Aims: To determine the incidence and outcome of congenital leukaemia.
Methods: Retrospective population based study of putative leukaemia arising during the first 3 months of life over an 18 year period within the Northern Health Region of England.
Results: Nine infants with putative leukaemia were identified. Five had acute leukaemia and four had transient myeloproliferative disorder (TMD). Trisomy 21, either as Down’s syndrome or perhaps restricted to proliferating marrow cells, was present in all four infants with TMD. The incidence of congenital acute leukaemia was 8.6/106 live births/year, but would be less than half this value if only patients presenting within 4 weeks of birth were counted. Remission was induced in three of the five patients with acute leukaemia. One patient, who presented at birth, remains well five years after diagnosis. All four patients with TMD survive.
Conclusions: Congenital leukaemia is very rare but is not inevitably fatal. Finding trisomy 21 in spontaneously dividing blood or bone marrow cells of an infant with putative acute leukaemia, particularly within 3 months of birth, should encourage a cautious clinical approach and suggests that the diagnosis might be TMD.
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- ALL, acute lymphoblastic leukaemia
- AML, acute myeloid leukaemia
- TMD, transient myeloproliferative disorder
Congenital leukaemia is rare and usually diagnosed at birth or during the first several weeks of life. There are numerous case reports in the world literature, many in dermatological journals because of clinically prominent skin infiltration. Few studies of unselected series of cases have been published and variable age cutoff points have been used. Thus, its incidence is unclear and its reported behaviour may be affected by the selection bias intrinsic to individual case reports. Many case reports date back to an era when immunophenotypic and cytogenetic investigations were unavailable or only rarely used. In addition, transient myeloproliferative disorder (TMD), also known as transient abnormal myeloproliferation or transient myeloproliferative syndrome, has sometimes been confused with true acute leukaemia; the diagnosis of TMD can only convincingly be made in retrospect. The outcome for congenital leukaemia in published cases is typically poor, most patients dying with or without treatment. In contrast, TMD (as implied by its name) usually resolves spontaneously. There are no well established and generally accepted guidelines on the management of congenital leukaemia. However, approaches to the management of TMD, particularly in infants with Down’s syndrome, are becoming more focused.1 We reviewed retrospectively our experience of putative congenital leukaemia in the Northern Health Region of England to reveal its incidence and outcome in an unselected, population based series.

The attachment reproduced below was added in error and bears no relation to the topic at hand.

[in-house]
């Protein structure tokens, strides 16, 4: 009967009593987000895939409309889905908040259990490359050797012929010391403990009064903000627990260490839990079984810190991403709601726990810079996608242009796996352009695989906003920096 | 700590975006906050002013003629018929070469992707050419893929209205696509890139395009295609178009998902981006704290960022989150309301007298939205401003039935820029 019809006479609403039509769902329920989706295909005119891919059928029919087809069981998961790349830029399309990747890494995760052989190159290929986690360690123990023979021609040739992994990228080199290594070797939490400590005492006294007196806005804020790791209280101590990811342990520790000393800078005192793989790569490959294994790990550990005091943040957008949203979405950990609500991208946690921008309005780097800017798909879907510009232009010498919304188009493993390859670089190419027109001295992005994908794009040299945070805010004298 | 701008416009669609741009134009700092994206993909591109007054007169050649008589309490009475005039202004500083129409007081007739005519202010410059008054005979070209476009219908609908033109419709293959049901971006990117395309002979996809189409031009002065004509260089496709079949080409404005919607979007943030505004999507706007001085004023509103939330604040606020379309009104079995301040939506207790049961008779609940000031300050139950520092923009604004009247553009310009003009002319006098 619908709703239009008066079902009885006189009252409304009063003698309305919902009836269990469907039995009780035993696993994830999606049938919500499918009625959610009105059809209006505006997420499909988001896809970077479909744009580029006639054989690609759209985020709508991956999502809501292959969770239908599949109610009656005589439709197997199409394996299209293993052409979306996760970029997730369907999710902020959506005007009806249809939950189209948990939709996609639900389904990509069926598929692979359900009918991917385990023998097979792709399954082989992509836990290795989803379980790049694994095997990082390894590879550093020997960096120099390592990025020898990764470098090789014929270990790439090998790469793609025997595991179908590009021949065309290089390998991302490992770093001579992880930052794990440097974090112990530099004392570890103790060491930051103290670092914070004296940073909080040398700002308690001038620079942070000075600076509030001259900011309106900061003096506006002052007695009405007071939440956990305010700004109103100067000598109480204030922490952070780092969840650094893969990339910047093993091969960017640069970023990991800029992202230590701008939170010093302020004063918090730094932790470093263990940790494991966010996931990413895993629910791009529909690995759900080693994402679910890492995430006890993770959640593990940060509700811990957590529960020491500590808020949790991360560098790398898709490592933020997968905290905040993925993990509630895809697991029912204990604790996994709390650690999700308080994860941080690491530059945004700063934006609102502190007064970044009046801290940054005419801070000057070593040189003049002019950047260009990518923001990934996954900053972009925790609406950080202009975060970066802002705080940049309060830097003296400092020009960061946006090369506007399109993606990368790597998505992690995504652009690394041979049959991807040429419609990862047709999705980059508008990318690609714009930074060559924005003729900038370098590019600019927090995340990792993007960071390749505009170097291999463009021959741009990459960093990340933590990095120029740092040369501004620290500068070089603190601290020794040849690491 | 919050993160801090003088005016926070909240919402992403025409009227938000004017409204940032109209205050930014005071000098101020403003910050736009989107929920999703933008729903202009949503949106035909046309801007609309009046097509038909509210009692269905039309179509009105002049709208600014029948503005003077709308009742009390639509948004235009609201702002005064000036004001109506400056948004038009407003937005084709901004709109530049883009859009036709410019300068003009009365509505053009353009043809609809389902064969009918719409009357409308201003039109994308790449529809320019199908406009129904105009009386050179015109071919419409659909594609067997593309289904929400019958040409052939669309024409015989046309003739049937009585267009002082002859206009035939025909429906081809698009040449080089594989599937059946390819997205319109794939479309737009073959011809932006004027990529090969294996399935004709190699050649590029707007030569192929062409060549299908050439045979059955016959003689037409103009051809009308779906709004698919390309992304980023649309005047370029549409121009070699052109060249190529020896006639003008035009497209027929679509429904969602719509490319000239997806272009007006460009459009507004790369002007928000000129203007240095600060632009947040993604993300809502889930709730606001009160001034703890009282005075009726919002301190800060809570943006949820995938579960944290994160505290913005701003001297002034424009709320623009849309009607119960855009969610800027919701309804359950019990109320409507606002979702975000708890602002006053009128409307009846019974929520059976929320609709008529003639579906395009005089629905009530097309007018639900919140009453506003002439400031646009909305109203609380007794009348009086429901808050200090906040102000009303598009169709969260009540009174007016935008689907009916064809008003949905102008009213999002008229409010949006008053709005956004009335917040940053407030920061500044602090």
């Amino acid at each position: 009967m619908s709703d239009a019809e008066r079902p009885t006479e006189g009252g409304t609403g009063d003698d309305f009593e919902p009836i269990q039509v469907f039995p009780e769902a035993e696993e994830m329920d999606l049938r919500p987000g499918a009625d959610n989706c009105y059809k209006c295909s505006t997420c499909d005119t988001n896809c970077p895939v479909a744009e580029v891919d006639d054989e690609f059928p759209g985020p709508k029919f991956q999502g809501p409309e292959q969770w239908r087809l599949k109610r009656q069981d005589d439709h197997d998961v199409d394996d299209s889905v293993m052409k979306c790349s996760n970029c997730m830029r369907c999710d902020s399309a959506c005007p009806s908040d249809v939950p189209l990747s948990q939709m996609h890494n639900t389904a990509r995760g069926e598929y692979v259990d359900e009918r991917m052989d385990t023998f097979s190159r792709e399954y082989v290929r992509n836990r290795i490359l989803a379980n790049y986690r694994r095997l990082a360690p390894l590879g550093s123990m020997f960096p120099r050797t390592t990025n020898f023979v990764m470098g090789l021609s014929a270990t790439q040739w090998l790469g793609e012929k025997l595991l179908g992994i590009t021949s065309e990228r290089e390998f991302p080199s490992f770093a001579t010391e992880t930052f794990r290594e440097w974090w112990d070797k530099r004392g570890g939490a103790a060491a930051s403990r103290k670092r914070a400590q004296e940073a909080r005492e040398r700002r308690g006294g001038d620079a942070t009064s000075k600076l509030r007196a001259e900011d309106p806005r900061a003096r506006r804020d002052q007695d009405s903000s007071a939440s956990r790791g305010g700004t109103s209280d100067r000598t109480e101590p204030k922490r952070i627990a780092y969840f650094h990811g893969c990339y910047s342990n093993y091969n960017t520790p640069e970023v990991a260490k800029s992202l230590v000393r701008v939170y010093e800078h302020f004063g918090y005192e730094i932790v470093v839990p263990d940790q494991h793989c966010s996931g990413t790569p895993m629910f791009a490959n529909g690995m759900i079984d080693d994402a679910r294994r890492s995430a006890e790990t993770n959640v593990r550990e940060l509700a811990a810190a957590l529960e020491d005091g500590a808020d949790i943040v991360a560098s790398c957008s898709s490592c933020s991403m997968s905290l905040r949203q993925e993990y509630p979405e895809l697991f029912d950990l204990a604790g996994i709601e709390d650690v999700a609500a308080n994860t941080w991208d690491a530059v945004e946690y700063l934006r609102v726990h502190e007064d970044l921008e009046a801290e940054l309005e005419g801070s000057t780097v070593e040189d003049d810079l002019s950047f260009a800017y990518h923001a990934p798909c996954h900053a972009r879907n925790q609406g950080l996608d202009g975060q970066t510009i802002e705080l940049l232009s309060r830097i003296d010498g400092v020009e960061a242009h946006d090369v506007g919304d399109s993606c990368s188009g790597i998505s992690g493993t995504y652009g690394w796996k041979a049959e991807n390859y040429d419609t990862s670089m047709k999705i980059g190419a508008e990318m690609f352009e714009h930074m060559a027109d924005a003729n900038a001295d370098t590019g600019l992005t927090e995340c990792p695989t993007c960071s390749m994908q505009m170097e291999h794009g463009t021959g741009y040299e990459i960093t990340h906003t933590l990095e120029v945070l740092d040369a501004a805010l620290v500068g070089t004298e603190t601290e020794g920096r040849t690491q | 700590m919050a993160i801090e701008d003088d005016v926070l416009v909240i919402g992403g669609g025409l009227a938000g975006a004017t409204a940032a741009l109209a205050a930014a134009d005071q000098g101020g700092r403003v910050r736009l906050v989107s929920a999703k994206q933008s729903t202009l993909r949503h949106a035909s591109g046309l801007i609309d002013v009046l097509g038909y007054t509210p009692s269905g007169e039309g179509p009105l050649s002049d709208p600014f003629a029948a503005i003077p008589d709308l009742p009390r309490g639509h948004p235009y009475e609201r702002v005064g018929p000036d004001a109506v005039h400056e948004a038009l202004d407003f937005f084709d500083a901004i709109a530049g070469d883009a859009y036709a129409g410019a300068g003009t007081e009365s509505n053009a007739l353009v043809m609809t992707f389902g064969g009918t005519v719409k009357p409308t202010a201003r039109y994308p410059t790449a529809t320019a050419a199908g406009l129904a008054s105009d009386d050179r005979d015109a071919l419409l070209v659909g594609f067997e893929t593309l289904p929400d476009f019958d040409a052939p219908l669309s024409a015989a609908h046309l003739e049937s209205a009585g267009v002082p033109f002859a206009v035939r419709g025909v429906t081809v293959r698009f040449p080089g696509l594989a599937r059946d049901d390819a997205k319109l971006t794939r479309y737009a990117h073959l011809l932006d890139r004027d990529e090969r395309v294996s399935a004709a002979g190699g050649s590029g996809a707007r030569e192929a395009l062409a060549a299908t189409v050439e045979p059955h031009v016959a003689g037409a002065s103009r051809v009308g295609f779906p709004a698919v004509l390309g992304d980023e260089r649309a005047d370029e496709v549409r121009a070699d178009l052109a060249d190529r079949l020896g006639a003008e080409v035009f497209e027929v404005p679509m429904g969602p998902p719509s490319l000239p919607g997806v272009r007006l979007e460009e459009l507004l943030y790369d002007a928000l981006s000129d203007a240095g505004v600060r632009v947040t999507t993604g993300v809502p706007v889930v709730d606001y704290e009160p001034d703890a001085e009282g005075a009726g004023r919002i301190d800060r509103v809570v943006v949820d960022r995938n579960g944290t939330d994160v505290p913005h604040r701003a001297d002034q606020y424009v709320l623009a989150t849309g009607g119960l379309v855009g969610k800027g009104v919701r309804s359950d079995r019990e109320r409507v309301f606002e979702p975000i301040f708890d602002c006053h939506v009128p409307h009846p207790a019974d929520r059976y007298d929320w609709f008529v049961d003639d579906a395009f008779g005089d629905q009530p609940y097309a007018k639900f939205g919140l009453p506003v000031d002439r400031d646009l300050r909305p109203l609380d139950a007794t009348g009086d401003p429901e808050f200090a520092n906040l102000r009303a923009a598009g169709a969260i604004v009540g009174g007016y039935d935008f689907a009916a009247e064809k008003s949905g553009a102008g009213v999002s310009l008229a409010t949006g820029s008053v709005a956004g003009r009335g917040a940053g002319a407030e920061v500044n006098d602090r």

“Congenital leukaemia is rare and usually diagnosed at birth or during the first several weeks of life”
All children with suspected acute leukaemia in the Northern Health Region of England (excluding south Cumbria) are centrally referred for confirmation of diagnosis and management. They arise from a population of approximately 3.1 million, in which there were 628 000 live births during the period October 1984 to September 2002. October 1984 was used as the start date because it coincided with the appointment of one of the authors (MMR). All children referred to the Paediatric Oncology Unit during that 18 year study period and diagnosed as having acute leukaemia or TMD within three months of birth were studied. Diagnoses were made on peripheral blood and/or bone marrow smears supplemented where possible by standard immunophenotypic and cytogenetic investigations.
Overall, nine infants presented with putative acute leukaemia. Table 1 shows their characteristics. Five were classed as having congenital acute leukaemia, four as TMD. They are ranked according to their dates of presentation. One patient presented in October 1984, eight between 1994 and 1999, and no case has been recognised since.
For those with true acute leukaemia the incidence was 8.6/106 live births/year. Incidence rates for TMD have not been calculated because many cases with less obvious clinical features could have been undiagnosed and resolved spontaneously. In addition, the onset of TMD may occur well after the age limit of 3 months that we arbitrarily set for our study.
The five cases of acute leukaemia comprised a wide variation of biological subtypes, although common acute lymphoblastic leukaemia (ALL) was conspicuously absent. Patient 1 had acute myeloid leukaemia (AML) of myelomonocytic (M4) subtype and was the only patient with clinical skin involvement. Patient 2 had putative acute myeloid leukaemia (AML M7) based on postmortem histology, but with no immunophenotypic confirmation. Patients 5 and 9 had typical infantile null cell ALL associated with chromosome 11q23 rearrangements. Patient 8 had unclassifiable acute leukaemia, either AML M0 or null cell ALL with positive myeloid markers. Patients 3, 4, 6, and 7, who were diagnosed as having TMD, either had no bone marrow examination or had morphological features of myelodysplastic syndrome.
No treatment was offered to one infant and one died within four days of starting treatment. Complete remission was achieved in three patients, but only patient 8 has survived, following chemotherapy and unrelated donor bone marrow transplant. Details of this infant and her treatment have already been published.2 Patient 5 relapsed and died of leukaemia and patient 9 died in first remission from pulmonary complications of respiratory syncytial virus pneumonitis. This group is too small to provide meaningful survival data beyond documenting prolonged survival and possible cure in one patient. All patients with TMD have survived, although patient 6 with Down’s syndrome subsequently developed AML, which responded successfully to standard treatment.